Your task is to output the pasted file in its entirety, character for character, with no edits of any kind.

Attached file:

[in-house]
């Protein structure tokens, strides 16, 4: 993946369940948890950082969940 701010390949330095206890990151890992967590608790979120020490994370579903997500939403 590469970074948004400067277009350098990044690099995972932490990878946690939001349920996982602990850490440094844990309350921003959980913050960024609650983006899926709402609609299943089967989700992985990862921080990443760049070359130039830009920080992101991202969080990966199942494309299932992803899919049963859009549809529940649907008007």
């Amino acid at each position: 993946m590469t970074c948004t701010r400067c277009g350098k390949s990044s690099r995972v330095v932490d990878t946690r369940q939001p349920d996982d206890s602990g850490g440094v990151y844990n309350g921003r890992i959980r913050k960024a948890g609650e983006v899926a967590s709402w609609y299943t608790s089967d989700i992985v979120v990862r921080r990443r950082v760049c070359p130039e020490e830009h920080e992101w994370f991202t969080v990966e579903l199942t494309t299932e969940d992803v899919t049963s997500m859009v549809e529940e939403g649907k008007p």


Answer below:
[in-house]
């Protein structure tokens, strides 16, 4: 993946369940948890950082969940 701010390949330095206890990151890992967590608790979120020490994370579903997500939403 590469970074948004400067277009350098990044690099995972932490990878946690939001349920996982602990850490440094844990309350921003959980913050960024609650983006899926709402609609299943089967989700992985990862921080990443760049070359130039830009920080992101991202969080990966199942494309299932992803899919049963859009549809529940649907008007």
């Amino acid at each position: 993946m590469t970074c948004t701010r400067c277009g350098k390949s990044s690099r995972v330095v932490d990878t946690r369940q939001p349920d996982d206890s602990g850490g440094v990151y844990n309350g921003r890992i959980r913050k960024a948890g609650e983006v899926a967590s709402w609609y299943t608790s089967d989700i992985v979120v990862r921080r990443r950082v760049c070359p130039e020490e830009h920080e992101w994370f991202t969080v990966e579903l199942t494309t299932e969940d992803v899919t049963s997500m859009v549809e529940e939403g649907k008007p």